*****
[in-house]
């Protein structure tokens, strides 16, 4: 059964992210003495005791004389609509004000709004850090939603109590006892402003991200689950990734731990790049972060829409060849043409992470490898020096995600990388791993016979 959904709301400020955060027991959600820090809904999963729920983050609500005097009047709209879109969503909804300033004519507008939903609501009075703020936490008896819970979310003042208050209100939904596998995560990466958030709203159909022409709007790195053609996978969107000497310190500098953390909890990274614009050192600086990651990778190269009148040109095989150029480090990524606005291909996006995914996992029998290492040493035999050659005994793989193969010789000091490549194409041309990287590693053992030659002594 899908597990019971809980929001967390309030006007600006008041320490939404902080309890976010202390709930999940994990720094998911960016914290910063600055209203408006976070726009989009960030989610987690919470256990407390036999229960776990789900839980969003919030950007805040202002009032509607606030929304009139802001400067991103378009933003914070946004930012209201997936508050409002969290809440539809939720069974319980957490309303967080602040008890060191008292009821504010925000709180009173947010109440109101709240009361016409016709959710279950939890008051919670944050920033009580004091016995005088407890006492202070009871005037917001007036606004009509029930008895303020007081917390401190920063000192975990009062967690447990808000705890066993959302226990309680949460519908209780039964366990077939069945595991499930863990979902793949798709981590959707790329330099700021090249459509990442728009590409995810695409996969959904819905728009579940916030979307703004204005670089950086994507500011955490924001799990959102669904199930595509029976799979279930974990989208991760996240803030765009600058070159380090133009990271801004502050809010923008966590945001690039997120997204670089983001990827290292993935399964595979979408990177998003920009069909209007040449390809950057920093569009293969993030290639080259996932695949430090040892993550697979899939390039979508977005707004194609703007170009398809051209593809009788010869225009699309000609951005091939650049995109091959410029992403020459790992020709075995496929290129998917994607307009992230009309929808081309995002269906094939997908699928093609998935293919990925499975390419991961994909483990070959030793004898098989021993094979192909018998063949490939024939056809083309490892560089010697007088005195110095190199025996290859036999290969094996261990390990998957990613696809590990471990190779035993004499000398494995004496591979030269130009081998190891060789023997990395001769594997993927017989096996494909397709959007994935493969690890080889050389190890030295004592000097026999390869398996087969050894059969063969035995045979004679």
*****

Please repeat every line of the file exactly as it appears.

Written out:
[in-house]
């Protein structure tokens, strides 16, 4: 059964992210003495005791004389609509004000709004850090939603109590006892402003991200689950990734731990790049972060829409060849043409992470490898020096995600990388791993016979 959904709301400020955060027991959600820090809904999963729920983050609500005097009047709209879109969503909804300033004519507008939903609501009075703020936490008896819970979310003042208050209100939904596998995560990466958030709203159909022409709007790195053609996978969107000497310190500098953390909890990274614009050192600086990651990778190269009148040109095989150029480090990524606005291909996006995914996992029998290492040493035999050659005994793989193969010789000091490549194409041309990287590693053992030659002594 899908597990019971809980929001967390309030006007600006008041320490939404902080309890976010202390709930999940994990720094998911960016914290910063600055209203408006976070726009989009960030989610987690919470256990407390036999229960776990789900839980969003919030950007805040202002009032509607606030929304009139802001400067991103378009933003914070946004930012209201997936508050409002969290809440539809939720069974319980957490309303967080602040008890060191008292009821504010925000709180009173947010109440109101709240009361016409016709959710279950939890008051919670944050920033009580004091016995005088407890006492202070009871005037917001007036606004009509029930008895303020007081917390401190920063000192975990009062967690447990808000705890066993959302226990309680949460519908209780039964366990077939069945595991499930863990979902793949798709981590959707790329330099700021090249459509990442728009590409995810695409996969959904819905728009579940916030979307703004204005670089950086994507500011955490924001799990959102669904199930595509029976799979279930974990989208991760996240803030765009600058070159380090133009990271801004502050809010923008966590945001690039997120997204670089983001990827290292993935399964595979979408990177998003920009069909209007040449390809950057920093569009293969993030290639080259996932695949430090040892993550697979899939390039979508977005707004194609703007170009398809051209593809009788010869225009699309000609951005091939650049995109091959410029992403020459790992020709075995496929290129998917994607307009992230009309929808081309995002269906094939997908699928093609998935293919990925499975390419991961994909483990070959030793004898098989021993094979192909018998063949490939024939056809083309490892560089010697007088005195110095190199025996290859036999290969094996261990390990998957990613696809590990471990190779035993004499000398494995004496591979030269130009081998190891060789023997990395001769594997993927017989096996494909397709959007994935493969690890080889050389190890030295004592000097026999390869398996087969050894059969063969035995045979004679």